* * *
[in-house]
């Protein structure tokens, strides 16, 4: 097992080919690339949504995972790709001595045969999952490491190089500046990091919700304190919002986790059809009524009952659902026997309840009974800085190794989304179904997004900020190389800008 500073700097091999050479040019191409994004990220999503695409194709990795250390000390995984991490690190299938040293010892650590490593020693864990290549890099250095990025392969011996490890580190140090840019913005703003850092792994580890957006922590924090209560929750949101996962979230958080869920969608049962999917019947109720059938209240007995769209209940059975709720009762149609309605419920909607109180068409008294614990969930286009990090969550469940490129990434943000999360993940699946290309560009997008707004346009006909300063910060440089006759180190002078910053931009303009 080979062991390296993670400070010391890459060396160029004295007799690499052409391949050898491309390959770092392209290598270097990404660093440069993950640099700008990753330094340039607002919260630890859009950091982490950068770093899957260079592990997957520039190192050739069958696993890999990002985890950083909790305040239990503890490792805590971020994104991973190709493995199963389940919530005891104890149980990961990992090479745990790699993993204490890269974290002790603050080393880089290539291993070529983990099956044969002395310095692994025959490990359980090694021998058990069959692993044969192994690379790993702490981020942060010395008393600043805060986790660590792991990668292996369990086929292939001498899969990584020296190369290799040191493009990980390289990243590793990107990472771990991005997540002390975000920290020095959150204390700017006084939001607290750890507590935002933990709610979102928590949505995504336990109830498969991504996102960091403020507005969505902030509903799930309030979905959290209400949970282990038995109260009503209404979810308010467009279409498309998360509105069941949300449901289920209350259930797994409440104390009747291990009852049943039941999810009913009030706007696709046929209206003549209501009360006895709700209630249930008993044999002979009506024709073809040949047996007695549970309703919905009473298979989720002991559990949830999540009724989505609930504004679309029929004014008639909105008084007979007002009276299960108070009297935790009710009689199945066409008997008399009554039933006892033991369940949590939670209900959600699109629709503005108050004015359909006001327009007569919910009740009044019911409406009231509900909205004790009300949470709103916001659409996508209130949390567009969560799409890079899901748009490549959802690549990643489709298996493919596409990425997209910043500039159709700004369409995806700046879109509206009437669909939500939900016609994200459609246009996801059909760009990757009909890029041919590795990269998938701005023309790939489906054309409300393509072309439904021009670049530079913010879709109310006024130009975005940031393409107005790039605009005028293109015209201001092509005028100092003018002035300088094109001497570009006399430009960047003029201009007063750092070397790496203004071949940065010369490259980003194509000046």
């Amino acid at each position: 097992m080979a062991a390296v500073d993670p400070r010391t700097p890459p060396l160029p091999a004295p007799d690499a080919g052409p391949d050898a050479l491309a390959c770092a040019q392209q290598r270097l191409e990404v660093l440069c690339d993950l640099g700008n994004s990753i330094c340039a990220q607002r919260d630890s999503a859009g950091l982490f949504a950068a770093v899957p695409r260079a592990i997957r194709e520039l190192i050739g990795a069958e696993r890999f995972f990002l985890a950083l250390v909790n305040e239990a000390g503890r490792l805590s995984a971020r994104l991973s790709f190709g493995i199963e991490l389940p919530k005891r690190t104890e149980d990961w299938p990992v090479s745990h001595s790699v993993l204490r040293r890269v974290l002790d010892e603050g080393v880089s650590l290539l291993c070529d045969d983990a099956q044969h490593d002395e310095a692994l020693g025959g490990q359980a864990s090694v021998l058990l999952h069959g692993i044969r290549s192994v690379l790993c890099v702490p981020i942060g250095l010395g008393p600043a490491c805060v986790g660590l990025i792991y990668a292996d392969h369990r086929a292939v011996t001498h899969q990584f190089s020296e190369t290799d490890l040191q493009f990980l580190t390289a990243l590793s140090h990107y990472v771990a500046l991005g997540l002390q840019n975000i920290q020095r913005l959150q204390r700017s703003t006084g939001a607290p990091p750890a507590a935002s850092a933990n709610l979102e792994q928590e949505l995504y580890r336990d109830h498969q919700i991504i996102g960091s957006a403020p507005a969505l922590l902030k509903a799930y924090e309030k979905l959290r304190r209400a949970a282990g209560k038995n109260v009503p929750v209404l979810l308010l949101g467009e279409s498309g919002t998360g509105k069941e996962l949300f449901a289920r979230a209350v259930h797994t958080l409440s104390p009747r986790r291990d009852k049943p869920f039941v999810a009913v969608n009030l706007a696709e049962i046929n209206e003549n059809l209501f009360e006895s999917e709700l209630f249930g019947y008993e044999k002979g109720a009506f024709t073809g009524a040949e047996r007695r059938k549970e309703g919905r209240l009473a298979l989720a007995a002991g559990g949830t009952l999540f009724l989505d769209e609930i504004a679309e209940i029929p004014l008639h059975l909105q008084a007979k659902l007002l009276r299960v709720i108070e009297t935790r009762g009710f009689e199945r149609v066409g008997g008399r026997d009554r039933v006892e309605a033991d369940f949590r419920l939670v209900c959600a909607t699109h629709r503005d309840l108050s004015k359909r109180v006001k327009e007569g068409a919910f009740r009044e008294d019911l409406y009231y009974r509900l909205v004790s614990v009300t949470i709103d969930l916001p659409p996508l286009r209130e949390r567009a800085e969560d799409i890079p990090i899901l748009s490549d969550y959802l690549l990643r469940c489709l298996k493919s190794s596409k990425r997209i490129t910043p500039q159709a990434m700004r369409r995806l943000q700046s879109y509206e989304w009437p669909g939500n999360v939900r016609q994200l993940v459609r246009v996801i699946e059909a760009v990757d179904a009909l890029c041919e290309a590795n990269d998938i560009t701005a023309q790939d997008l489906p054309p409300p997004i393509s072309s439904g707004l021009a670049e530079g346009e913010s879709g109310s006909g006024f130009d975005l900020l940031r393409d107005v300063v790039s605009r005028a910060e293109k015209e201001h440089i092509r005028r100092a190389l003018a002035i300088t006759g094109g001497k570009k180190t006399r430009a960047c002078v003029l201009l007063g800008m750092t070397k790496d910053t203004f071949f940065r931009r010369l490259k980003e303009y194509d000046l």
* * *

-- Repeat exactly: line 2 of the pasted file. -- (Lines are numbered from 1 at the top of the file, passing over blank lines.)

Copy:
């Protein structure tokens, strides 16, 4: 097992080919690339949504995972790709001595045969999952490491190089500046990091919700304190919002986790059809009524009952659902026997309840009974800085190794989304179904997004900020190389800008 500073700097091999050479040019191409994004990220999503695409194709990795250390000390995984991490690190299938040293010892650590490593020693864990290549890099250095990025392969011996490890580190140090840019913005703003850092792994580890957006922590924090209560929750949101996962979230958080869920969608049962999917019947109720059938209240007995769209209940059975709720009762149609309605419920909607109180068409008294614990969930286009990090969550469940490129990434943000999360993940699946290309560009997008707004346009006909300063910060440089006759180190002078910053931009303009 080979062991390296993670400070010391890459060396160029004295007799690499052409391949050898491309390959770092392209290598270097990404660093440069993950640099700008990753330094340039607002919260630890859009950091982490950068770093899957260079592990997957520039190192050739069958696993890999990002985890950083909790305040239990503890490792805590971020994104991973190709493995199963389940919530005891104890149980990961990992090479745990790699993993204490890269974290002790603050080393880089290539291993070529983990099956044969002395310095692994025959490990359980090694021998058990069959692993044969192994690379790993702490981020942060010395008393600043805060986790660590792991990668292996369990086929292939001498899969990584020296190369290799040191493009990980390289990243590793990107990472771990991005997540002390975000920290020095959150204390700017006084939001607290750890507590935002933990709610979102928590949505995504336990109830498969991504996102960091403020507005969505902030509903799930309030979905959290209400949970282990038995109260009503209404979810308010467009279409498309998360509105069941949300449901289920209350259930797994409440104390009747291990009852049943039941999810009913009030706007696709046929209206003549209501009360006895709700209630249930008993044999002979009506024709073809040949047996007695549970309703919905009473298979989720002991559990949830999540009724989505609930504004679309029929004014008639909105008084007979007002009276299960108070009297935790009710009689199945066409008997008399009554039933006892033991369940949590939670209900959600699109629709503005108050004015359909006001327009007569919910009740009044019911409406009231509900909205004790009300949470709103916001659409996508209130949390567009969560799409890079899901748009490549959802690549990643489709298996493919596409990425997209910043500039159709700004369409995806700046879109509206009437669909939500939900016609994200459609246009996801059909760009990757009909890029041919590795990269998938701005023309790939489906054309409300393509072309439904021009670049530079913010879709109310006024130009975005940031393409107005790039605009005028293109015209201001092509005028100092003018002035300088094109001497570009006399430009960047003029201009007063750092070397790496203004071949940065010369490259980003194509000046």